First day out we drove to a beautiful beach, Sa Caleta the sun was shining & we were ready to get going, the rocks and cliffs were a beautiful golden colour I just knew would give amazing tones and colour to Imogen’s skin.

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We started with a bit of fashion on the water’s edge before heading up into the cliffs, at this point I pulled out the 50-140mm lens as I thought it would be good to stay fixed to one spot rather than moving around the rocky terrain with the camera to my eye and tripping.

Well, I really wasn’t prepared for how much I was going to fall in love with that lens, it performed like a prime, fast to focus, sharp and the Optical Image Stabilisation (OIS) was a real plus. I’ve not got the steadiest hands so when I’m out in natural light it can be so easy to miss a shot due to camera shake, but with this lens every shot was in perfect focus.

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I was also surprised how balanced it felt in the hand for a large zoom, when you compare it to something tiny like the 35mm F2 you’d expect it to feel very heavy and just a bit odd on a small body, but I found it really easy to use and very comfortable.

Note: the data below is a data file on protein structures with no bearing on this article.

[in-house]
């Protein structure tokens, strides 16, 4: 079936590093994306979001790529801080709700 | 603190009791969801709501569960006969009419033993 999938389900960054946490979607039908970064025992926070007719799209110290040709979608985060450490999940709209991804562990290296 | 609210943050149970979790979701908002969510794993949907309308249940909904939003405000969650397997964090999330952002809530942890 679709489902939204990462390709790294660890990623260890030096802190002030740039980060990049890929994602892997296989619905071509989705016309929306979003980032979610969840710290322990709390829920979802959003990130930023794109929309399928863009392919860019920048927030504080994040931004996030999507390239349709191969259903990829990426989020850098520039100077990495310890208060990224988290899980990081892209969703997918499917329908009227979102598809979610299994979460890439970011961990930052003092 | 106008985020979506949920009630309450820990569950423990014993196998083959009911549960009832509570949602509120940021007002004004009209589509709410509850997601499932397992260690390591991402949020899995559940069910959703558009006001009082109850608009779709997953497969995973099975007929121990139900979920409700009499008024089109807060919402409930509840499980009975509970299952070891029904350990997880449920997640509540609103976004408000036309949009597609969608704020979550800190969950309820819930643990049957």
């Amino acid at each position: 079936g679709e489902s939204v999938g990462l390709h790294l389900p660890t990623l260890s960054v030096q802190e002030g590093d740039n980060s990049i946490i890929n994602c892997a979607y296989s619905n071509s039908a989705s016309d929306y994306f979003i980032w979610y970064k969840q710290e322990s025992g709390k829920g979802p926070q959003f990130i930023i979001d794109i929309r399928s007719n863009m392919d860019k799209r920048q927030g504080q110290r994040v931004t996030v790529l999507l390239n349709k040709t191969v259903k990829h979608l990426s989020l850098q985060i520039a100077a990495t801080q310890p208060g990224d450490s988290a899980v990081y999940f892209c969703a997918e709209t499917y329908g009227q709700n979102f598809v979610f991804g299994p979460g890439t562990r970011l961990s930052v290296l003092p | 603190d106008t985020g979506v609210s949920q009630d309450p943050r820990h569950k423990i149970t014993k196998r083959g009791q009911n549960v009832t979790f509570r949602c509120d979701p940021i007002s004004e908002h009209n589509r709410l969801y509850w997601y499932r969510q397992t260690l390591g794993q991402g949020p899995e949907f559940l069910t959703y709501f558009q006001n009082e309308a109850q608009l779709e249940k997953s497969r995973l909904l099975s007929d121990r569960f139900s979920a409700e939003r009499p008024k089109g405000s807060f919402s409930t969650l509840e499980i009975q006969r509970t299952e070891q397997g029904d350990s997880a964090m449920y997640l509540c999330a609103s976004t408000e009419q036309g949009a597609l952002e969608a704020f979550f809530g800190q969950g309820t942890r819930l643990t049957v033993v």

Day one was the last time I used my primes, seriously.

The zoom did not leave my camera for the rest of the trip as after reviewing the images on my MacBook Pro every evening I noticed they appeared to have more depth to them, almost a 3D quality. Maybe it was the beautiful Ibiza light I don’t know, but there’s something I can’t quite put my finger on that’s different to the primes and whatever it is, I love it.